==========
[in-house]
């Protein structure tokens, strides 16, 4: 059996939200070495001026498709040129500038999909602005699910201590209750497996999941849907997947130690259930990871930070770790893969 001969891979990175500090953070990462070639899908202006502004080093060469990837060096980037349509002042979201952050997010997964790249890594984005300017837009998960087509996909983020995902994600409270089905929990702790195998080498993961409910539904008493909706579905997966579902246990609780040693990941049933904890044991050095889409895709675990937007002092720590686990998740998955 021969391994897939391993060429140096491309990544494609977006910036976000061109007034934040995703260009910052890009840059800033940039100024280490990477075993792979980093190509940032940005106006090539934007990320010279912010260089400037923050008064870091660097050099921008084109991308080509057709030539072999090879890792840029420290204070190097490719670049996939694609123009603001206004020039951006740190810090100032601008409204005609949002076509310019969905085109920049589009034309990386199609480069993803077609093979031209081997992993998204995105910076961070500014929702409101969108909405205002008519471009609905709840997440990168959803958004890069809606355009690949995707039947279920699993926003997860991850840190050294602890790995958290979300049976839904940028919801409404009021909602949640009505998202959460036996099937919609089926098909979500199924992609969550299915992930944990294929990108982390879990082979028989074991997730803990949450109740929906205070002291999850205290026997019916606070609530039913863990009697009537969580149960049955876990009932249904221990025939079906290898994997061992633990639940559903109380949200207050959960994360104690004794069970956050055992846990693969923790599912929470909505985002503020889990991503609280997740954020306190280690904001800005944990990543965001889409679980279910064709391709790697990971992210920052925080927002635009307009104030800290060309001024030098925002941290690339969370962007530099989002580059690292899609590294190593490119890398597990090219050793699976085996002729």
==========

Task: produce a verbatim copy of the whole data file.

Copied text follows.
[in-house]
């Protein structure tokens, strides 16, 4: 059996939200070495001026498709040129500038999909602005699910201590209750497996999941849907997947130690259930990871930070770790893969 001969891979990175500090953070990462070639899908202006502004080093060469990837060096980037349509002042979201952050997010997964790249890594984005300017837009998960087509996909983020995902994600409270089905929990702790195998080498993961409910539904008493909706579905997966579902246990609780040693990941049933904890044991050095889409895709675990937007002092720590686990998740998955 021969391994897939391993060429140096491309990544494609977006910036976000061109007034934040995703260009910052890009840059800033940039100024280490990477075993792979980093190509940032940005106006090539934007990320010279912010260089400037923050008064870091660097050099921008084109991308080509057709030539072999090879890792840029420290204070190097490719670049996939694609123009603001206004020039951006740190810090100032601008409204005609949002076509310019969905085109920049589009034309990386199609480069993803077609093979031209081997992993998204995105910076961070500014929702409101969108909405205002008519471009609905709840997440990168959803958004890069809606355009690949995707039947279920699993926003997860991850840190050294602890790995958290979300049976839904940028919801409404009021909602949640009505998202959460036996099937919609089926098909979500199924992609969550299915992930944990294929990108982390879990082979028989074991997730803990949450109740929906205070002291999850205290026997019916606070609530039913863990009697009537969580149960049955876990009932249904221990025939079906290898994997061992633990639940559903109380949200207050959960994360104690004794069970956050055992846990693969923790599912929470909505985002503020889990991503609280997740954020306190280690904001800005944990990543965001889409679980279910064709391709790697990971992210920052925080927002635009307009104030800290060309001024030098925002941290690339969370962007530099989002580059690292899609590294190593490119890398597990090219050793699976085996002729």